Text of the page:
Left and right take aim at Big Tech — and the First Amendment
It’s open season on America’s digital media marketplace, with both the left and right lining up to take regulatory shots at tech platforms, but for very different reasons. If both sides get their way, the result will be a more politicized media sector and unprecedented government interference with freedom of speech.
Facebook, Google, Twitter, Amazon and Apple have all become political pinatas for federal and state policymakers, with legislation and lawsuits launched seemingly on a weekly basis. But there is considerable confusion in the complaints both parties make about “Big Tech.”
Democrats want tech companies doing more to limit content they claim is hate speech, misinformation, or that incites violence. Republicans want online operators to do less, because many conservatives believe tech platforms already take down too much of their content.
The only thing unifying both sides is a desire for greater regulatory control of media. In today’s hyper-partisan world, tech platforms have become just another plaything to be dominated by politics and regulation. When the ends justify the means, principles that transcend the battles of the day – like property rights, free speech and editorial independence – become disposable. These are things we take for granted until they’ve been chipped away at and lost.
Is there any way to make both sides happy without undermining the digital economy, which has been dominated globally by American firms for over a quarter century?
That’s unlikely, but it hasn’t stopped lawmakers from introducing a flurry of bills to weaken or eliminate protections afforded by Section 230, which limits liability for platforms that host user-generated content. Implemented in 1996, it has served as the cornerstone of America’s ascendancy in the digital world and helped spur an avalanche of innovation. Gutting it would put all that at risk.
Without admitting it, both sides are really at war against the First Amendment, which protects the editorial decisions made by private companies. To be sure, there is problematic content to be found on digital media platforms, and there are some legitimate complaints about overzealous takedown policies and lack of transparent standards. That does not mean there is an easy policy fix to those problems, however. But courts have held repeatedly that the First Amendment protects efforts by private media firms to devise their own approaches. Just last week, a Texas judge blocked a law that sought to limit social media platforms’ editorial freedoms. That followed a court in Florida enjoining a similar law this summer.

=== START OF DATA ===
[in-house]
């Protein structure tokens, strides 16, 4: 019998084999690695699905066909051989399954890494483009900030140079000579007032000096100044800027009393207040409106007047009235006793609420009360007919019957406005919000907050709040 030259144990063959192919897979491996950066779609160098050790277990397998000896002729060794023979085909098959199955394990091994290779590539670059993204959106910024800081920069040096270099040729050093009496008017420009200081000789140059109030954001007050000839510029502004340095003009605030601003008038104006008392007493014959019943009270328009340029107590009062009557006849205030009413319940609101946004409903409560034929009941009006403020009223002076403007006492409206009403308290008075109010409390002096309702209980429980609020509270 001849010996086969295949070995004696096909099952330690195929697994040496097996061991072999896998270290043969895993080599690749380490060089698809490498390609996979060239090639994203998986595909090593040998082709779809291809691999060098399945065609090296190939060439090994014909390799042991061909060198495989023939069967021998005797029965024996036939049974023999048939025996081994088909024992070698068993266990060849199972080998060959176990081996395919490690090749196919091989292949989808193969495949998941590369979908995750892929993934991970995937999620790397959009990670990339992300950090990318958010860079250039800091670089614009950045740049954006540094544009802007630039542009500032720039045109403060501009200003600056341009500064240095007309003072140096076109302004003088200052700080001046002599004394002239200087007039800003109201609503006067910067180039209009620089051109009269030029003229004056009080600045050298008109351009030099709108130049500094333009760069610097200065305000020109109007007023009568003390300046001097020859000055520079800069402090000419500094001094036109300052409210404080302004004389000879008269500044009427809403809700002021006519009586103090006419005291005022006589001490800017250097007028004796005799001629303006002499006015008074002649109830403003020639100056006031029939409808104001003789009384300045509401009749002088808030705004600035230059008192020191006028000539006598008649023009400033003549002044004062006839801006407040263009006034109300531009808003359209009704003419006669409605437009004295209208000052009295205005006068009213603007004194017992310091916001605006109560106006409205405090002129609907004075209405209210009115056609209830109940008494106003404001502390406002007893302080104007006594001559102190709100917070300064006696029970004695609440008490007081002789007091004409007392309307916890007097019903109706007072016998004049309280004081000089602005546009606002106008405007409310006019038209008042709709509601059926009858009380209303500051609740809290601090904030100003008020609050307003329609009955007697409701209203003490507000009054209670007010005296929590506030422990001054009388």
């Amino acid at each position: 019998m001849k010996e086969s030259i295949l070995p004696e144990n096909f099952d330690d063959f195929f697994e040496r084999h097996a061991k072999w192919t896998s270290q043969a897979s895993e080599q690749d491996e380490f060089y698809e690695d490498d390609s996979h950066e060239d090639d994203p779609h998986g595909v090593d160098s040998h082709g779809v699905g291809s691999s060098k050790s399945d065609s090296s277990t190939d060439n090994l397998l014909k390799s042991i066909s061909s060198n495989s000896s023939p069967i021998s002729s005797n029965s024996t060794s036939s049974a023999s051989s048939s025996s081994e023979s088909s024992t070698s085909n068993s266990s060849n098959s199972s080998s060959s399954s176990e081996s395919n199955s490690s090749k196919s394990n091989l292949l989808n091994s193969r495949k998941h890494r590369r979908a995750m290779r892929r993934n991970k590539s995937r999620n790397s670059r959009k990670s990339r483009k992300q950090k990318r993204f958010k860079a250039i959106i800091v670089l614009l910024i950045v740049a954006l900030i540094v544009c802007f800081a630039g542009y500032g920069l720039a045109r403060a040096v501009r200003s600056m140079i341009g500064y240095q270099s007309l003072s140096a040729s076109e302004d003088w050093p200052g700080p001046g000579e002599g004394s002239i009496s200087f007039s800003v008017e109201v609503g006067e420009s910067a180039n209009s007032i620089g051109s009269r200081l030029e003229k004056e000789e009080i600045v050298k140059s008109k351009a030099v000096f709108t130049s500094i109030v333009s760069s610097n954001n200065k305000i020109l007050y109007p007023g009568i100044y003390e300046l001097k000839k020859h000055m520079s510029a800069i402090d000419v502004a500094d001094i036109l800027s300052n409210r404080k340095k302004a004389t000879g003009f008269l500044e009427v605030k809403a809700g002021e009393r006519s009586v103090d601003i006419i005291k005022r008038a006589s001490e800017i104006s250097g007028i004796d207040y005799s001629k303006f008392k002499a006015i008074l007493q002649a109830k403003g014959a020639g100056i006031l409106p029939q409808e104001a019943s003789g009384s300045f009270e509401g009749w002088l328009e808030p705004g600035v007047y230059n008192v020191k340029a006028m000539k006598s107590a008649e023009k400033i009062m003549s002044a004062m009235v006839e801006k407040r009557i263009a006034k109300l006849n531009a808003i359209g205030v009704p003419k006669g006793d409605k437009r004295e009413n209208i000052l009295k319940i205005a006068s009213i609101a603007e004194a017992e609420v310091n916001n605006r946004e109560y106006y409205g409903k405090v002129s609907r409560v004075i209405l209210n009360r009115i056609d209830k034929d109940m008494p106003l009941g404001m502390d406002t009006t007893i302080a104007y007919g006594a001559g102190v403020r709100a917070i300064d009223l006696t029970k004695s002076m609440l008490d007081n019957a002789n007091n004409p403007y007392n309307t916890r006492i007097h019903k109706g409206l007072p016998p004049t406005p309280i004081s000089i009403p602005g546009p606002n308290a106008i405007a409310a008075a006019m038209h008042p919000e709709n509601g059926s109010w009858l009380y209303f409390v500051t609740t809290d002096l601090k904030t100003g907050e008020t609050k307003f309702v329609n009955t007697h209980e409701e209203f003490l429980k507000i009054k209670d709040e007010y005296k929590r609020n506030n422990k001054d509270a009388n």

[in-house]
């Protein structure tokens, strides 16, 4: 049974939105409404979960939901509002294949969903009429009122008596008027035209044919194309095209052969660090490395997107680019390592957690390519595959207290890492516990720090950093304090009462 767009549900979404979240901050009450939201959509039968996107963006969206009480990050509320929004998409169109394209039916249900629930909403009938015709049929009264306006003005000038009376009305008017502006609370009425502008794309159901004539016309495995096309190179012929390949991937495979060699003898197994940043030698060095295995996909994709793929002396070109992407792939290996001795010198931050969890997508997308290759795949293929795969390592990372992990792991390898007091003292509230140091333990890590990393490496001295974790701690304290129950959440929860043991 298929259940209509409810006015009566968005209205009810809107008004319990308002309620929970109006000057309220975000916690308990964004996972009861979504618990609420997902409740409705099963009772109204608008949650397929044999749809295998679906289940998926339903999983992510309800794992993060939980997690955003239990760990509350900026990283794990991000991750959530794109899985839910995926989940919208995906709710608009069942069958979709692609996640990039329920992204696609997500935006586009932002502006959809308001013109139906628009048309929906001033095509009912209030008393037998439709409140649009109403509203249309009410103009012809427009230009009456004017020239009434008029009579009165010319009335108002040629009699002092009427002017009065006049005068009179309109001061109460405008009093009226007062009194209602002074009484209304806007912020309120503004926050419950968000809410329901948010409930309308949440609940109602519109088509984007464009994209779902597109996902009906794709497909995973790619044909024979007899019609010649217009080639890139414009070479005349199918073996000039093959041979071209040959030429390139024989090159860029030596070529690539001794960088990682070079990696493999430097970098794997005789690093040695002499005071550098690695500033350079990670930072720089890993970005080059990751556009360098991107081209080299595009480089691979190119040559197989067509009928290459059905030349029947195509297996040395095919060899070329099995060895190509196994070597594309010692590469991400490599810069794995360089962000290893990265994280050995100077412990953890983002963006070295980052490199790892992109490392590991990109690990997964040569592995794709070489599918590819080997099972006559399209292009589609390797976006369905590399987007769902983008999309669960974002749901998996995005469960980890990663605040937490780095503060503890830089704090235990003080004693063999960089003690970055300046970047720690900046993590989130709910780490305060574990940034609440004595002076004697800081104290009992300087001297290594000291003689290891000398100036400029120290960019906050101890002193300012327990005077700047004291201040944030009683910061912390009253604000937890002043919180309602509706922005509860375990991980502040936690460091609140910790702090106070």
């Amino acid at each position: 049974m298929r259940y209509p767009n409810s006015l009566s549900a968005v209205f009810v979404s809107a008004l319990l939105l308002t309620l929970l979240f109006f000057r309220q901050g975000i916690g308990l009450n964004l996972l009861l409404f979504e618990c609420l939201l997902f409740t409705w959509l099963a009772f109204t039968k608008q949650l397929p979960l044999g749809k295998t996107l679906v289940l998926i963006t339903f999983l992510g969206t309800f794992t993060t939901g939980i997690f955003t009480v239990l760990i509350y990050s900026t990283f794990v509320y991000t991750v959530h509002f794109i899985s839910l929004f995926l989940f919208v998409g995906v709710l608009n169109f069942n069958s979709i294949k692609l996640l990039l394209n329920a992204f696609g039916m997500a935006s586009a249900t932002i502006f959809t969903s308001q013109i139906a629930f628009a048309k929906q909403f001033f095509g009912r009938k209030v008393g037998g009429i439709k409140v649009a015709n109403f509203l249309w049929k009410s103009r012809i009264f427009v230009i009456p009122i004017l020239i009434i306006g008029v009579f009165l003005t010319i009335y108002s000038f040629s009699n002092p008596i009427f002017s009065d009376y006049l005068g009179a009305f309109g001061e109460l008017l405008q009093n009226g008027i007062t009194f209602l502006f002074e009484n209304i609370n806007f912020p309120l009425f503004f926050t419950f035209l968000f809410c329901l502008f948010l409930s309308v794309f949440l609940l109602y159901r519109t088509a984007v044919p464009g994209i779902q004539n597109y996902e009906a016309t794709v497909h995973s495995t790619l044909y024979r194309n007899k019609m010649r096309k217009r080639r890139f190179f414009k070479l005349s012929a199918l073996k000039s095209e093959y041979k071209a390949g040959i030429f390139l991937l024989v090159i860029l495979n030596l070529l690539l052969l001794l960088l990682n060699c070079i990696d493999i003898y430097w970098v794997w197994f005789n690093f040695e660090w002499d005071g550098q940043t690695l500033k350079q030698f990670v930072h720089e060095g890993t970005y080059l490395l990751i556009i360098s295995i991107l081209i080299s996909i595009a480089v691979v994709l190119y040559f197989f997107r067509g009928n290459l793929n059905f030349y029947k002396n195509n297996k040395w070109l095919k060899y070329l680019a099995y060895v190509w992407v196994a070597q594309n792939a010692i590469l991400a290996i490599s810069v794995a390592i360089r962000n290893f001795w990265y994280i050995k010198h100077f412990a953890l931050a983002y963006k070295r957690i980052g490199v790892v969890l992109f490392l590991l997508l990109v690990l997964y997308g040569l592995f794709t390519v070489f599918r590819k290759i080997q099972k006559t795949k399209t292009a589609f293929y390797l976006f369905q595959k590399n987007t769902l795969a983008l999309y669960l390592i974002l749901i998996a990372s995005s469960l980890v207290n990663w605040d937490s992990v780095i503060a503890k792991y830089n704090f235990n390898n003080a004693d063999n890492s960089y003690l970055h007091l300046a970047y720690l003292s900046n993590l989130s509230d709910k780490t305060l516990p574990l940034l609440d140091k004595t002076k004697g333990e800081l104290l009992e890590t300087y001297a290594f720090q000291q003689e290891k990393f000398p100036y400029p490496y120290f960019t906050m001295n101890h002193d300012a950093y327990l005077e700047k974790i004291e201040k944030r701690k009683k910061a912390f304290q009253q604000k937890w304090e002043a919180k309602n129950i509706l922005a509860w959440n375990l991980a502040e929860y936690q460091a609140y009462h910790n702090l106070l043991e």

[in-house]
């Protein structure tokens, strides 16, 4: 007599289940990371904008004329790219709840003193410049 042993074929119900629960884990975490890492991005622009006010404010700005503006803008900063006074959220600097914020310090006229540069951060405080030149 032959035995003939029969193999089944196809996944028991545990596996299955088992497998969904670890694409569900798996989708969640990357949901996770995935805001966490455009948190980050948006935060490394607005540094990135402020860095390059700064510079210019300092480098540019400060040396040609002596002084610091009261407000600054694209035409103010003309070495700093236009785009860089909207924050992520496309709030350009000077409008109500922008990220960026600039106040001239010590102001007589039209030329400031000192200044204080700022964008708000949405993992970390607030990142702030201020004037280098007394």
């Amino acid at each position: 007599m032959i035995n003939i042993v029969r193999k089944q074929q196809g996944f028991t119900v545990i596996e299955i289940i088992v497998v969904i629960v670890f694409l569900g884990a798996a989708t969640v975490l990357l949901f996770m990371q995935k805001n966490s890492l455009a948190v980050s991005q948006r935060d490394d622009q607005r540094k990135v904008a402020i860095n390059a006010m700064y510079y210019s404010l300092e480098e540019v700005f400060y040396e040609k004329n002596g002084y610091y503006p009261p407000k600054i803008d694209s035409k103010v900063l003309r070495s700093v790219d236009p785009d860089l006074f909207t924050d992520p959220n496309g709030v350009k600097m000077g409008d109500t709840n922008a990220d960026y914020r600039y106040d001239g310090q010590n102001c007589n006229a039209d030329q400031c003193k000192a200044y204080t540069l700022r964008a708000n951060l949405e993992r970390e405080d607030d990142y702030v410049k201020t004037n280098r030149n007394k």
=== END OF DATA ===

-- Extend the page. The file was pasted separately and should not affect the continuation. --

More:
Critics like to paint large tech companies as nefarious overlords out to destroy civilization. In reality, the problems we see and hear on modern platforms reflect deeper problems in our society. If these companies are to be blamed for anything, it’s making human communication so frictionless that every person now has a soapbox to speak to the world. That’s both a blessing and a curse. With unbounded speech comes many wonders but also many problems.
Now, large digital intermediaries are expected to make all those pathologies go away through some magical Goldilocks formula whereby they get content moderation “just right.” It’s an impossible task with billions of voices speaking. Bureaucrats won’t do a better job refereeing these disputes, and letting them do so will turn every content spat into an endless regulatory proceeding.
It is particularly surprising that some conservatives are joining the chorus calling for common carrier regulations or Fairness Doctrine-like speech mandates, which would let government micromanage speech platforms. In this debate, they are inviting comprehensive political control of communications platforms, which is antithetical to a limited government philosophy.
Moreover, why would conservatives believe they’ll benefit from more regulation? Even if one accepts the notion that social media platforms discriminate against conservative speakers or viewpoints, will freshly empowered bureaucrats really help them push private platform content moderation decisions in a more pro-conservative direction? The administrative state historically has not been the friend of conservative viewpoints, and regulators are not suddenly going to become more sympathetic to them.
They’d more likely be shooting themselves in the foot. There has never been more opportunity for conservative viewpoints than right now. Each day on Facebook, the top-10 most shared links are dominated by pundits such as Ben Shapiro, Dan Bongino, Dinesh D’Souza and Sean Hannity. Right-leaning content is shared widely on Twitter each day. Websites like Dailywire.com and Foxnews.com get far more traffic than the New York Times or CNN.
Conservatives should push for more competition and choices, not more regulation and litigation. They should again embrace the vision President Reagan set forth in 1987, when he vetoed a bill to reestablish the Fairness Doctrine: “History has shown that the dangers of an overly timid or biased press cannot be averted through bureaucratic regulation, but only through the freedom and competition that the First Amendment sought to guarantee.”
It remains the principled path forward.
Adam Thierer is a senior research fellow at the Mercatus Center at George Mason University and author of “Evasive Entrepreneurs and the Future of Governance.”
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